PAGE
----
and I am astonished at the honourable gentleman wishes to walk


away from it. Do we agree that it is an extraordinary kind of


independence that wants to hand over control of your fiscal and monetary


policy to a foreign bank? He puts it perfectly, the difference between an


asset and an institution is not a difficult one to understand but the


Scottish Nationalists do seem to struggle with it. I have not had any


discussions with the Scottish Government about the prospect of a


currency union. The only way to keep the United Kingdom pound is to stay


in the United Kingdom. I thank the Minister for that reply. Having read


the report of the fiscal commission, it is clear that they took the


advice I have been giving Scottish Nationalist colleagues that they


would be destroyed if they went into the Eurozone so if they have no


currency union with the United Kingdom, what prospects are there


for the 8% deficit that Scotland is running at the moment? The position


is clearly laid out and the difficulties which would be created


via the currency union would be difficulties for the whole of the


United Kingdom that particularly for the people of Scotland. If we are to


be independent, we need to be independent with all that that


means. Is he aware that if Scotland where to gain its independence, the


credit waiting -- rating would be lowered. ? That would mean more


expensive store cards and overdrafts and mortgages. We are cheaper as


part of the United Kingdom. Does the Secretary of State agree that all of


the currency options that have been foot forward -- put forward by the


Scottish Nationalists is inferior to what we currently have? Yes, that is


the truth that they do not want to hear that from which there is no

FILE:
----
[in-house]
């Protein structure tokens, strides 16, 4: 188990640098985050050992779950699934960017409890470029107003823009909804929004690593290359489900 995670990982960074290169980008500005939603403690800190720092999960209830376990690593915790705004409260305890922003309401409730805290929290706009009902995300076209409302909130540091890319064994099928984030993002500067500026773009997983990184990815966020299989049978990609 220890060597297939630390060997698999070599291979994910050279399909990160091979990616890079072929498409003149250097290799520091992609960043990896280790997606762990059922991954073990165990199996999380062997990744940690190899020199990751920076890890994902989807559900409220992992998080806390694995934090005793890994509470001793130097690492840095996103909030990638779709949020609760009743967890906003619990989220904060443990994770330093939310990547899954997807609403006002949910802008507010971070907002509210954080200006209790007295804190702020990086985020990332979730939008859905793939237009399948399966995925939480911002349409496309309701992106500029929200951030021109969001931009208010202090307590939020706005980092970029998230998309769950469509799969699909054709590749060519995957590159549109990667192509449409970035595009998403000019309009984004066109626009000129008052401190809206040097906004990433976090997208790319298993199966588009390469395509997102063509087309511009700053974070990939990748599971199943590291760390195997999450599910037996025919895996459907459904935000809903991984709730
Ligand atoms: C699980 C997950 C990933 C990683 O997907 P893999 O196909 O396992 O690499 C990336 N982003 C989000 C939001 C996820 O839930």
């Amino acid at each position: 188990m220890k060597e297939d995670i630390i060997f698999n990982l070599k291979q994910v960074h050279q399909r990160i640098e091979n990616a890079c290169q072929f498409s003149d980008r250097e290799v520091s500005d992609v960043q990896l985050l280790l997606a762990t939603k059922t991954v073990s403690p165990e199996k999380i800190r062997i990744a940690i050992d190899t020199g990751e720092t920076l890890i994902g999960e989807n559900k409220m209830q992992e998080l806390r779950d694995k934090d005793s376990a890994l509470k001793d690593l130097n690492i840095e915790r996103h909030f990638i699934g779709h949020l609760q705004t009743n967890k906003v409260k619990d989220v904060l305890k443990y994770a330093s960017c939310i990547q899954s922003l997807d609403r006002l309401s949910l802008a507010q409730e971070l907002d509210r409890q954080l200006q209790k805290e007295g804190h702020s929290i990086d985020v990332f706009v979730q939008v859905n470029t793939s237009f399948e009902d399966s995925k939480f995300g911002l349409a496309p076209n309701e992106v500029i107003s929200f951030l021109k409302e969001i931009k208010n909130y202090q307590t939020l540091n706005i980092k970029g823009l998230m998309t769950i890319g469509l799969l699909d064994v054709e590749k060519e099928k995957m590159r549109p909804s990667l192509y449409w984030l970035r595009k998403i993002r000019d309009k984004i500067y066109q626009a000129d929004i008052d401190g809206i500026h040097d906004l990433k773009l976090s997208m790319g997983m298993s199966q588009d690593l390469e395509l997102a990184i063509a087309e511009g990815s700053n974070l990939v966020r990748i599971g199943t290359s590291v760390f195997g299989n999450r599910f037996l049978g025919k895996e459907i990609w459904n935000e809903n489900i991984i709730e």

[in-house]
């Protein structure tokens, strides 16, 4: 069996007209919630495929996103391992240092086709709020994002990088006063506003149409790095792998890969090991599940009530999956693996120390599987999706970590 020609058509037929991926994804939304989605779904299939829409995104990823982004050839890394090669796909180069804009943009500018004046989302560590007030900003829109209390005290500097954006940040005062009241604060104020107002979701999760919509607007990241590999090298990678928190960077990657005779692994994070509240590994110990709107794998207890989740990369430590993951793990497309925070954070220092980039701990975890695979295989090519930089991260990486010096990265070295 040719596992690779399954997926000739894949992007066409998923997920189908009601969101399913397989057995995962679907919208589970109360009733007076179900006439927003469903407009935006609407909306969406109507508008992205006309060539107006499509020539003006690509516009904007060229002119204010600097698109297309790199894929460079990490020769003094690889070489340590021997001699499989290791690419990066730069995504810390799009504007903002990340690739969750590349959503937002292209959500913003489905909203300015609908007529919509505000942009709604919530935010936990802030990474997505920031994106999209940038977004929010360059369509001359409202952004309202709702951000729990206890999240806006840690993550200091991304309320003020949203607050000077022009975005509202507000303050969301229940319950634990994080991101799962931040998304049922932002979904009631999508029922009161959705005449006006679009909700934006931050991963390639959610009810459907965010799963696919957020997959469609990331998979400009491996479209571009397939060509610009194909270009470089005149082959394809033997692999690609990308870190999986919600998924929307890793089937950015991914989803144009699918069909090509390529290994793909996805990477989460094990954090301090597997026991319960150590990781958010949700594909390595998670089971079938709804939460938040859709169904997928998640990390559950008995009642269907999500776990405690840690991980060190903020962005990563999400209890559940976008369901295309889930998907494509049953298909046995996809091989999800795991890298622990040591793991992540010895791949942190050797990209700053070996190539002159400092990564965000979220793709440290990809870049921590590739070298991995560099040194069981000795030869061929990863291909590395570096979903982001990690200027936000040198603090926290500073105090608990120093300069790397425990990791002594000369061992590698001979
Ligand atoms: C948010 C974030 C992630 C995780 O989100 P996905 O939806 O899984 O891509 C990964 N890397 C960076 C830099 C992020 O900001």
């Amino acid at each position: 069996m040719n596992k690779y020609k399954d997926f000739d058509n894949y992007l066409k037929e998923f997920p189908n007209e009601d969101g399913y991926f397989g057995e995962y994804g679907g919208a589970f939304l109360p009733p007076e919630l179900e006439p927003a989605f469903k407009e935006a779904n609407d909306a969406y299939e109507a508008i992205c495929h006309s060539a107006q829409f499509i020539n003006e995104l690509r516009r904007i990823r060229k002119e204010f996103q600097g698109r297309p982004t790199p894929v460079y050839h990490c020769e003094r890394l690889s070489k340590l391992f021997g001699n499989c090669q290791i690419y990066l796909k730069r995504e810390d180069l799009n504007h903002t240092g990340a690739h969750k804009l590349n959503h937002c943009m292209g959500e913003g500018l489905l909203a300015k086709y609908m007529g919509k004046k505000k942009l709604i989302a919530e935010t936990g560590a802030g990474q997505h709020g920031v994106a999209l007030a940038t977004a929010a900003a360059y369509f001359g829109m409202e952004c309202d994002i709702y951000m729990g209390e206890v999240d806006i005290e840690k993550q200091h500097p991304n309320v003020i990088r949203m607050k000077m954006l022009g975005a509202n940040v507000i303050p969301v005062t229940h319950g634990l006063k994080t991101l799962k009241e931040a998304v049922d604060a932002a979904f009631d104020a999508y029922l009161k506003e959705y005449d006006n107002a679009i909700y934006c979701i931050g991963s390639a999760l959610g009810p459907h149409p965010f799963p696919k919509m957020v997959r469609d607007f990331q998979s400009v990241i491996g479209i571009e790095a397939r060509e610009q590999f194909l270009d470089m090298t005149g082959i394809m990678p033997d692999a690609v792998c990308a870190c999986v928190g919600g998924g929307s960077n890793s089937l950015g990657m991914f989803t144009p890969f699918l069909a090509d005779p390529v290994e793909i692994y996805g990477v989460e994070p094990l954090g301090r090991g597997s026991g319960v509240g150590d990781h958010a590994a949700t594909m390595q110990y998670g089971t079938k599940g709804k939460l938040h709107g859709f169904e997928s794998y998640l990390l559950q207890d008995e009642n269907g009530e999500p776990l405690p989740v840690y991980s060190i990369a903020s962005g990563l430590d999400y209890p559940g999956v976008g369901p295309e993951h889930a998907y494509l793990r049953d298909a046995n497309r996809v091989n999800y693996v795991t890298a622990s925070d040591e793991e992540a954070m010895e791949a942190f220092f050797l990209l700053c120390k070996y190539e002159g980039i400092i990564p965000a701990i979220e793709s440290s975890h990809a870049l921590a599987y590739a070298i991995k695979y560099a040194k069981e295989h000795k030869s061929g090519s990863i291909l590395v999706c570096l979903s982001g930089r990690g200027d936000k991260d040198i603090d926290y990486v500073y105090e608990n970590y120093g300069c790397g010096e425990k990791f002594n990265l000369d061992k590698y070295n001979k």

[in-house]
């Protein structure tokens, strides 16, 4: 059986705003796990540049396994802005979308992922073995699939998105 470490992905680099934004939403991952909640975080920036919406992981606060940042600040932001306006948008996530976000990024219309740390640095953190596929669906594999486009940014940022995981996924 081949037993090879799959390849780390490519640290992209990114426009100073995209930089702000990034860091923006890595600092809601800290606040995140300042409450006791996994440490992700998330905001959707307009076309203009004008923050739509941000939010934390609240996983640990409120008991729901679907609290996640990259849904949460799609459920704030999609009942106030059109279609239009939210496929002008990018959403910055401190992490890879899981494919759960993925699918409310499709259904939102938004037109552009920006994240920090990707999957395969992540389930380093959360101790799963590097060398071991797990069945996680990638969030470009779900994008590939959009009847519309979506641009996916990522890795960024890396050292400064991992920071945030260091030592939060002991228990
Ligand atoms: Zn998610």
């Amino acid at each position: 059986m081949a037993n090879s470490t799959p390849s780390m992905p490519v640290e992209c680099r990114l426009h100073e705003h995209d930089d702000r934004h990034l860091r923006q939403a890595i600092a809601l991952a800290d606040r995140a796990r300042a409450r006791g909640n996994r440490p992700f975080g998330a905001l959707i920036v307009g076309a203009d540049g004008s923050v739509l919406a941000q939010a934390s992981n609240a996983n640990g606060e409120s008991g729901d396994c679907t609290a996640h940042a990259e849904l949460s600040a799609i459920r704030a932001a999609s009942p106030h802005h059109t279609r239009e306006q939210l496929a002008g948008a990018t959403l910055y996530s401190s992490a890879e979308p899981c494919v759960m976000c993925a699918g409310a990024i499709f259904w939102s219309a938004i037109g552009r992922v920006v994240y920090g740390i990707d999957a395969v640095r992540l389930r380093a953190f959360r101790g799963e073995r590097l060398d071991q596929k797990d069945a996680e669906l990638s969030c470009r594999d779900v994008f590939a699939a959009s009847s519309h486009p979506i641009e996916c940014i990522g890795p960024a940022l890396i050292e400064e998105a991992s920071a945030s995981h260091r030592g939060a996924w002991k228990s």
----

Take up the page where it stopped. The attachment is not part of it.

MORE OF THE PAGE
such escaping and the people of Scotland know that. The number of


people claiming unemployment benefit in Argyll and Bute has been reduced


by 490 over the last year. Does he agree that the best way to keep the


sustained economic growth is to stay within the United Kingdom? Indeed.


He gives me the opportunity to remind the House that the United


Kingdom has the fastest-growing economy in the G7 group of nations


and that Scotland is a second wealthiest parts of that second


fastest-growing -- fastest-growing economy. On what date, if Scotland


chooses to separate, will Scotland have to start printing its own money


or use the pound is a foreign currency? He invites me to look into


the future and predict, which is never an easy prospect for anyone


and that is an unwise enterprise. The truth of the matter is that all


these things are uncertain and bring many risks. What could be more


demeaning and insulting than to read the Scottish people to believe there


are no risks in independence and that a currency union is a foregone


conclusion? The only foregone conclusion about a currency union is


that it will not happen. It will not happen because that is the advice


that has been given by the permanent secretary to the Chancellor of each


and that advice and the outcome of that advice will not change. --


Chancellor of the Exchequer. Can the Secretary of State tell us what has


happened to the gentleman that told the truth? It is amazing that he


chooses to ignore the advice given by the permanent secretary to the